by Maurie Backman | Updated Oct. 1, 2021 - First published on Sept. 14, 2021
Many or all of the products here are from our partners. We may earn a commission from offers on this page. It’s how we make money. But our editorial integrity ensures our experts’ opinions aren’t influenced by compensation. Terms may apply to offers listed on this page.
Many people are buying crypto. Here's how to tell if it's time for you to do the same.
There's no such thing as a risk-free investment. Even so-called safe investments like bonds could result in losses. But generally speaking, cryptocurrency is considered a pretty risky thing to put your money in. Crypto is very volatile, and while some people have made a lot of money with it, others have suffered big losses. But while buying crypto isn't for the faint of heart, if these three things apply to you, then you may be ready to own some.
Tips and tricks from the experts delivered straight to your inbox that could help you save thousands of dollars. Sign up now for free access to our Personal Finance Boot Camp.
By submitting your email address, you consent to us sending you money tips along with products and services that we think might interest you. You can unsubscribe at any time. Please read our Privacy Statement and Terms & Conditions.
You should never tie up money in any investment that you might need in the event of a financial emergency. As such, if you don't have a solid emergency fund, you should wait to invest, period -- whether it's in crypto, stocks, or something else. But if you have enough money in savings to cover a good three to six months of living expenses and you have extra cash to invest with on top of that, then you may be ready to add some digital coins to your portfolio. You can use our emergency fund calculator to help determine how much you might need to save.
Buying cryptocurrency shouldn't mean picking a random coin to invest in. Rather, it's important to research different currencies and understand their pros and cons. Some people who first get into crypto opt for the more popular currencies that have been around longer than others. That's a strategy you might decide to adopt, or you might use another strategy. Either way, the key is to read about different types of cryptocurrency before selecting one. For example, you may decide to invest in a coin that fluctuates in price less than others.
The value of cryptocurrency tends to fluctuate more wildly than stock values. And if you put money into cryptocurrency, there is a chance that you'll end up losing it all. If that's a risk you're willing to accept, then you're ready to buy some digital coins. But if the idea of taking that kind of loss makes you lose sleep, then you may want to choose an investment that's less volatile.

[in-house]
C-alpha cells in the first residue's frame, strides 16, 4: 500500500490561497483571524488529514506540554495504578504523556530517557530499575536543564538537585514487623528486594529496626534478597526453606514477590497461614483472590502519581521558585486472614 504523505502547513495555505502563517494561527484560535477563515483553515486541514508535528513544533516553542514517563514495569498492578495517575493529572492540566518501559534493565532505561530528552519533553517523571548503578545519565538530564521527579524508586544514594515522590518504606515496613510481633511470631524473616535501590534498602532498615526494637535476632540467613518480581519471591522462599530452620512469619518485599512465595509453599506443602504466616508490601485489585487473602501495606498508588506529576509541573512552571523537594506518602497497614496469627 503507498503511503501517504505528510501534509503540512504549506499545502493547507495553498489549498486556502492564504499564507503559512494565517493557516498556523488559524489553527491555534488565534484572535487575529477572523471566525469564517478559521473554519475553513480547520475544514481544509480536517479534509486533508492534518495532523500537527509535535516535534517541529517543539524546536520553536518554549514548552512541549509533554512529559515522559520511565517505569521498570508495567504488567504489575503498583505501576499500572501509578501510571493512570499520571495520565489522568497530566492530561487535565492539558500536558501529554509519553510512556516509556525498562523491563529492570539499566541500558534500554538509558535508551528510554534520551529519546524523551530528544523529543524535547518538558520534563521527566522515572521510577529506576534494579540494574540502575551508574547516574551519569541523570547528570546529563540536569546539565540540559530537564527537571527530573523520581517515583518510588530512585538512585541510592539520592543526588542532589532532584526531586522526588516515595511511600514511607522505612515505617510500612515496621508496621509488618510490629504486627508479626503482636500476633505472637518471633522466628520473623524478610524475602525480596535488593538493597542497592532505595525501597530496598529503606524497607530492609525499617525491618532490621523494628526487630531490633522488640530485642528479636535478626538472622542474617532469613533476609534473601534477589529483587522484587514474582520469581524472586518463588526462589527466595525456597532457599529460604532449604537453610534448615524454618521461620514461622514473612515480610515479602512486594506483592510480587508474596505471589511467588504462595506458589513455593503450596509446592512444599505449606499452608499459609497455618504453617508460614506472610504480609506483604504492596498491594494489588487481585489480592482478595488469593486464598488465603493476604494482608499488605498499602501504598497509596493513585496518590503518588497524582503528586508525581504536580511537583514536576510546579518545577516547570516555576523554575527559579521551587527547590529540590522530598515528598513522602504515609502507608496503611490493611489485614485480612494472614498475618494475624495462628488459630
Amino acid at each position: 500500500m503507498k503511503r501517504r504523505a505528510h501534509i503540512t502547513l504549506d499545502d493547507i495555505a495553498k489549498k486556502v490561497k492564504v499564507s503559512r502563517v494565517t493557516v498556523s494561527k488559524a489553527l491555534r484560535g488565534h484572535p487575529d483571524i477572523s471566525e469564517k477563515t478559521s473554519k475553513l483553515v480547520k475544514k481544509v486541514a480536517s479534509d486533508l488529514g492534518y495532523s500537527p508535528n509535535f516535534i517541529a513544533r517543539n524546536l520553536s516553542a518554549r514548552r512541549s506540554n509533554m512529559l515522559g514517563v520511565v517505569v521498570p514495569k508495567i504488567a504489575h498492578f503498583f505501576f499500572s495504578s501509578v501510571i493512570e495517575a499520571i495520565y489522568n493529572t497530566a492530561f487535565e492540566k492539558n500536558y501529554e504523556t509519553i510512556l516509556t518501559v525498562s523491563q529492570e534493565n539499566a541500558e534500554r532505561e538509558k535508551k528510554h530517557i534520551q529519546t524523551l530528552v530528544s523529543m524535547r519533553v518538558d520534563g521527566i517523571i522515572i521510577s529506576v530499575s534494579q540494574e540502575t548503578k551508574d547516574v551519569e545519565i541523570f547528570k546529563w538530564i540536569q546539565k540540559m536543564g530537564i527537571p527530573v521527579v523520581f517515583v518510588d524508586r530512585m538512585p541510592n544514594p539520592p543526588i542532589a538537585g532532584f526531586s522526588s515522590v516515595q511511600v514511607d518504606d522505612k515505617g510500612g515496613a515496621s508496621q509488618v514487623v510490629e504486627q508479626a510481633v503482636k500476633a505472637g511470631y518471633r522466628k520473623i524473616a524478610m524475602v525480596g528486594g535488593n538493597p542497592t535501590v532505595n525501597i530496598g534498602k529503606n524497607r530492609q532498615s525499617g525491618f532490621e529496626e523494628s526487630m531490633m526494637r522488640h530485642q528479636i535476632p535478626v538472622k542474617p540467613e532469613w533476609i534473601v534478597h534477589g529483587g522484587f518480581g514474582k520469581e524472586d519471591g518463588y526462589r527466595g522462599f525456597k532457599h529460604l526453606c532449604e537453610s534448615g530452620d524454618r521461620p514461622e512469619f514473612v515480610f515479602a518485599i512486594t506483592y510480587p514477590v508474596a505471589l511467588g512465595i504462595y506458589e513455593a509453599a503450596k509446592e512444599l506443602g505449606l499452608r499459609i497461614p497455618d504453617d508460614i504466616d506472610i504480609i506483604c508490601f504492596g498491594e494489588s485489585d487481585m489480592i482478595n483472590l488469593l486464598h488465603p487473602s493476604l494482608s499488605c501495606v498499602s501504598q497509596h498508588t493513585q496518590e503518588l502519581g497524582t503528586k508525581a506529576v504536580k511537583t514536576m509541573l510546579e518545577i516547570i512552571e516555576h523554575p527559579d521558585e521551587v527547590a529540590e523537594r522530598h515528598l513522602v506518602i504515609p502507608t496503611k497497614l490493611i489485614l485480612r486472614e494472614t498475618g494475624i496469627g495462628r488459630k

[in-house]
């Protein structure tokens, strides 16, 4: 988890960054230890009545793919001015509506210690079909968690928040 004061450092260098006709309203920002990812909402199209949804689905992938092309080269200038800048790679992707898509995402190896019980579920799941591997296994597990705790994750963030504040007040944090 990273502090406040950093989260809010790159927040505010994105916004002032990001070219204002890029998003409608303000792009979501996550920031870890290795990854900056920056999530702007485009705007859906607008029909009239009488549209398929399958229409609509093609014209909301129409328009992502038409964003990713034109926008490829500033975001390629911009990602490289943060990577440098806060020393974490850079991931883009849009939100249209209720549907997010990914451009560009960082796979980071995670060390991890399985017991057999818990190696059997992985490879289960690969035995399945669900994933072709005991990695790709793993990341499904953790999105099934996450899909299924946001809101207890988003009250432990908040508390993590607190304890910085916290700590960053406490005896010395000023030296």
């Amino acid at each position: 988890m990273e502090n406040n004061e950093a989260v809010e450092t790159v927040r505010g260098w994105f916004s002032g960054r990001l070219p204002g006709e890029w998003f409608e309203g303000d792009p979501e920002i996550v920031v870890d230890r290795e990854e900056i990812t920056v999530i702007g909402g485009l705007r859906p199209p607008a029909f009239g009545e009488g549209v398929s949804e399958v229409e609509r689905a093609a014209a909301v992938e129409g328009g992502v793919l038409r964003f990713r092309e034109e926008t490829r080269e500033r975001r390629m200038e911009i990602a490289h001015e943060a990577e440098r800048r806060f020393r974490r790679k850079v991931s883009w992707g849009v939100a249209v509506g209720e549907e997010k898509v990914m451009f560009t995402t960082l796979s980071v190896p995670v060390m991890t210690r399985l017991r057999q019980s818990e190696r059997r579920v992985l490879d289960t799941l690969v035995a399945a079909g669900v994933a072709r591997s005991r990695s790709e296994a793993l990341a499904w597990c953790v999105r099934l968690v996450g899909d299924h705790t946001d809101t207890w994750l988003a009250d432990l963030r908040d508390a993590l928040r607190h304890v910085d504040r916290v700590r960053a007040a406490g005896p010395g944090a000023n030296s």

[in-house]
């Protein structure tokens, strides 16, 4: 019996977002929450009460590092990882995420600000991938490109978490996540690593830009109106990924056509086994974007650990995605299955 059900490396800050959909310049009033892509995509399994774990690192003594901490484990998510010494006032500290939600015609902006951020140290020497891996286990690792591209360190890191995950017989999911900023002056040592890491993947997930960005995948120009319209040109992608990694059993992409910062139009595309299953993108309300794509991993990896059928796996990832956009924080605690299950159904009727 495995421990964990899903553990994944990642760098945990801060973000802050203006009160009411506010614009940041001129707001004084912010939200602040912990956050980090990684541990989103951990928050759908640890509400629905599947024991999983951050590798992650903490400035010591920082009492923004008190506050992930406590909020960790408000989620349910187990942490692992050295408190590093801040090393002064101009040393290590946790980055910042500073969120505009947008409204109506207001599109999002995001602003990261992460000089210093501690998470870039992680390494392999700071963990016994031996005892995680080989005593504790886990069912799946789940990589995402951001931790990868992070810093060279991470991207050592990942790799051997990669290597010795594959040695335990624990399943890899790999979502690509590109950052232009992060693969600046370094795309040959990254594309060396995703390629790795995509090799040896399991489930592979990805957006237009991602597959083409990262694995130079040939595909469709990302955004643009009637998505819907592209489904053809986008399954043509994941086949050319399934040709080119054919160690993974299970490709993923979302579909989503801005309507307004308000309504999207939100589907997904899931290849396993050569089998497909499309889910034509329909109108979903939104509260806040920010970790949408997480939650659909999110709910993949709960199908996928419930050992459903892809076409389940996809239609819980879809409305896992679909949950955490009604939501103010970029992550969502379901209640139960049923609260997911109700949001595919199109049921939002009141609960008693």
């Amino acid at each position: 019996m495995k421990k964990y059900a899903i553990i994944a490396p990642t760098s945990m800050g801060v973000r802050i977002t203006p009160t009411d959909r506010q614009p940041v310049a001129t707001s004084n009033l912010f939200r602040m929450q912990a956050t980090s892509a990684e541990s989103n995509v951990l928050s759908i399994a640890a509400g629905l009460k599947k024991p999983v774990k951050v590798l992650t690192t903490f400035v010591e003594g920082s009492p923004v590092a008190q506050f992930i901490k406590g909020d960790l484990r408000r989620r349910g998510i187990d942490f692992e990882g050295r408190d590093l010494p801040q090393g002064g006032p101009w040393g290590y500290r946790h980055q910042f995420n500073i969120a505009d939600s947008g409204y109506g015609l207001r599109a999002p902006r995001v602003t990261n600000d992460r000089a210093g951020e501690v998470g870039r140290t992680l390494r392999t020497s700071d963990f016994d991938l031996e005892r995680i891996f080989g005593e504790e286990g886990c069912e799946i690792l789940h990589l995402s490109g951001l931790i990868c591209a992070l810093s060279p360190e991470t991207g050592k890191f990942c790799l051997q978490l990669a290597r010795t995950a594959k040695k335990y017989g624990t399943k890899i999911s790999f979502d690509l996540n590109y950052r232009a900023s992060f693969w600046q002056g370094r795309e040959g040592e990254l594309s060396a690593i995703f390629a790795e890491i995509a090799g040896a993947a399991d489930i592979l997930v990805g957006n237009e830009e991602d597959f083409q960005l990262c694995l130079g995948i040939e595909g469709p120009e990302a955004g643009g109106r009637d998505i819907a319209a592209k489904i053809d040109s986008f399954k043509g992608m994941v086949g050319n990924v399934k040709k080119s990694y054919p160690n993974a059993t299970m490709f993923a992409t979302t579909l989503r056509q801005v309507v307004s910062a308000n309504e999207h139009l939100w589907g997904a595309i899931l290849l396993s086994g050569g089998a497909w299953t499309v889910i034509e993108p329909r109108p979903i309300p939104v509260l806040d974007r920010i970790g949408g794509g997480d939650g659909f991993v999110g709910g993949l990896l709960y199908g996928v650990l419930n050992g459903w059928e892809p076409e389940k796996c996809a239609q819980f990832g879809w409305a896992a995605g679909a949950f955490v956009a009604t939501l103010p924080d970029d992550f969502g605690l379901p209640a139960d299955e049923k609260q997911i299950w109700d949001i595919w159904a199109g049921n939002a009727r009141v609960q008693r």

If you're ready to buy cryptocurrency, a good way to get started is to find a brokerage account that lets investors buy digital coins along with stocks and other investments.
One good bet is to look for a brokerage account that will let you trade in cryptocurrency for free -- meaning, without paying a commission each time you make a trade. You can also buy digital coins from popular cryptocurrency exchanges. These include:
From there, you'll need to decide how much money you want to put into cryptocurrency. If you're new to buying digital coins or investing altogether, you may want to start with a smaller investment and work your way up over time.
Buying cryptocurrency could end up being a profitable experience for you. The key is to make sure you're ready to take that step before diving in. To learn more, check out our top picks for the best places to buy bitcoin.
There are hundreds of platforms around the world that are waiting to give you access to thousands of cryptocurrencies. And to find the one that's right for you, you'll need to decide what features that matter most to you.
To help you get started, our independent experts have sifted through the options to bring you some of our best cryptocurrency exchanges for 2021. Check out the list here and get started on your crypto journey, today.
We’re firm believers in the Golden Rule, which is why editorial opinions are ours alone and have not been previously reviewed, approved, or endorsed by included advertisers. The Ascent does not cover all offers on the market. Editorial content from The Ascent is separate from The Motley Fool editorial content and is created by a different analyst team.